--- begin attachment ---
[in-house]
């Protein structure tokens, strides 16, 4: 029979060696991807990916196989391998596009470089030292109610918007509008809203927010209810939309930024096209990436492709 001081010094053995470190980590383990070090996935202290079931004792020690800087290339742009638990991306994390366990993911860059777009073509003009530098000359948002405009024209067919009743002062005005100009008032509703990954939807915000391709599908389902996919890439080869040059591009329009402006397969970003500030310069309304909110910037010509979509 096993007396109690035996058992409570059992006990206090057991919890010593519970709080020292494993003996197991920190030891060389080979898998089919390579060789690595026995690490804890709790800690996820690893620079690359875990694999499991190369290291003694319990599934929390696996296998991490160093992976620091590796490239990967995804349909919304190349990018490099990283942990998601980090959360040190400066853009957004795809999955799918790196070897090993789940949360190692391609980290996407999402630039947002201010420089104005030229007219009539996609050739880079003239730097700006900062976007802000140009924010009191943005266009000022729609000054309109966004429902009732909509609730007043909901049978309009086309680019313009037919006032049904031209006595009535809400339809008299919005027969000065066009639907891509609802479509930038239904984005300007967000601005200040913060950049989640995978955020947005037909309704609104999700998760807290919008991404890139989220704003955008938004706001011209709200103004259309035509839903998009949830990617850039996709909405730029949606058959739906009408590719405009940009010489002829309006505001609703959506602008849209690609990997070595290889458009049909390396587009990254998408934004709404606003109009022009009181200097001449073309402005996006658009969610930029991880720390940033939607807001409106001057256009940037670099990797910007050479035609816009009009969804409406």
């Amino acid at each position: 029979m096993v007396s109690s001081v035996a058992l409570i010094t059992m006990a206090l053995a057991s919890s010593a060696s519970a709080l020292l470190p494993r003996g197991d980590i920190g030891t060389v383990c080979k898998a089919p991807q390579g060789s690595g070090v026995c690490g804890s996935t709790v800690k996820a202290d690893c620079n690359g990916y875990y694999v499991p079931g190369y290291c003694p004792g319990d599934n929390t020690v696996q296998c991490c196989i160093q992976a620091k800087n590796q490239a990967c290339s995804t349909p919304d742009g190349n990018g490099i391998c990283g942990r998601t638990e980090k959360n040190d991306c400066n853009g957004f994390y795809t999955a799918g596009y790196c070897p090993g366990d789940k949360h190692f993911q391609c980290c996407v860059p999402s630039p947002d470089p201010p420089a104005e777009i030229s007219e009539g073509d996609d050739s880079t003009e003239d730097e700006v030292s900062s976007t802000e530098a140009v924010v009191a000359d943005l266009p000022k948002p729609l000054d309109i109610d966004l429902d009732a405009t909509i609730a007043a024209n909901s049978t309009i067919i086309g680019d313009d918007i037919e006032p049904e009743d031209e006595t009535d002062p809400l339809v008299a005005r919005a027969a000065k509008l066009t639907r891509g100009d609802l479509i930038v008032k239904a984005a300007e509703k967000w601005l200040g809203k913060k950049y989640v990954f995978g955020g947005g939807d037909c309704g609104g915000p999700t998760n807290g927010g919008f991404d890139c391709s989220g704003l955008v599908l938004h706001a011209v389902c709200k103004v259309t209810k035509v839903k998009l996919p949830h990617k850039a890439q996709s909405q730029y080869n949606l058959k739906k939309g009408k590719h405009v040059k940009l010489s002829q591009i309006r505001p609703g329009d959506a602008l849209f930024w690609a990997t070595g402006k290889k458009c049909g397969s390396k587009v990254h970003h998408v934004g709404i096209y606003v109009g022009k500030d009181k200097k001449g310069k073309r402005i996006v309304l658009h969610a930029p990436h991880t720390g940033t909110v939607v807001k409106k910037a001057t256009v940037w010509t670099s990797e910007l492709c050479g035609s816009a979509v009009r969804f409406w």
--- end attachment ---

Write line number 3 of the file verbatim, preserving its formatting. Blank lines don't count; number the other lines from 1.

């Amino acid at each position: 029979m096993v007396s109690s001081v035996a058992l409570i010094t059992m006990a206090l053995a057991s919890s010593a060696s519970a709080l020292l470190p494993r003996g197991d980590i920190g030891t060389v383990c080979k898998a089919p991807q390579g060789s690595g070090v026995c690490g804890s996935t709790v800690k996820a202290d690893c620079n690359g990916y875990y694999v499991p079931g190369y290291c003694p004792g319990d599934n929390t020690v696996q296998c991490c196989i160093q992976a620091k800087n590796q490239a990967c290339s995804t349909p919304d742009g190349n990018g490099i391998c990283g942990r998601t638990e980090k959360n040190d991306c400066n853009g957004f994390y795809t999955a799918g596009y790196c070897p090993g366990d789940k949360h190692f993911q391609c980290c996407v860059p999402s630039p947002d470089p201010p420089a104005e777009i030229s007219e009539g073509d996609d050739s880079t003009e003239d730097e700006v030292s900062s976007t802000e530098a140009v924010v009191a000359d943005l266009p000022k948002p729609l000054d309109i109610d966004l429902d009732a405009t909509i609730a007043a024209n909901s049978t309009i067919i086309g680019d313009d918007i037919e006032p049904e009743d031209e006595t009535d002062p809400l339809v008299a005005r919005a027969a000065k509008l066009t639907r891509g100009d609802l479509i930038v008032k239904a984005a300007e509703k967000w601005l200040g809203k913060k950049y989640v990954f995978g955020g947005g939807d037909c309704g609104g915000p999700t998760n807290g927010g919008f991404d890139c391709s989220g704003l955008v599908l938004h706001a011209v389902c709200k103004v259309t209810k035509v839903k998009l996919p949830h990617k850039a890439q996709s909405q730029y080869n949606l058959k739906k939309g009408k590719h405009v040059k940009l010489s002829q591009i309006r505001p609703g329009d959506a602008l849209f930024w690609a990997t070595g402006k290889k458009c049909g397969s390396k587009v990254h970003h998408v934004g709404i096209y606003v109009g022009k500030d009181k200097k001449g310069k073309r402005i996006v309304l658009h969610a930029p990436h991880t720390g940033t909110v939607v807001k409106k910037a001057t256009v940037w010509t670099s990797e910007l492709c050479g035609s816009a979509v009009r969804f409406w």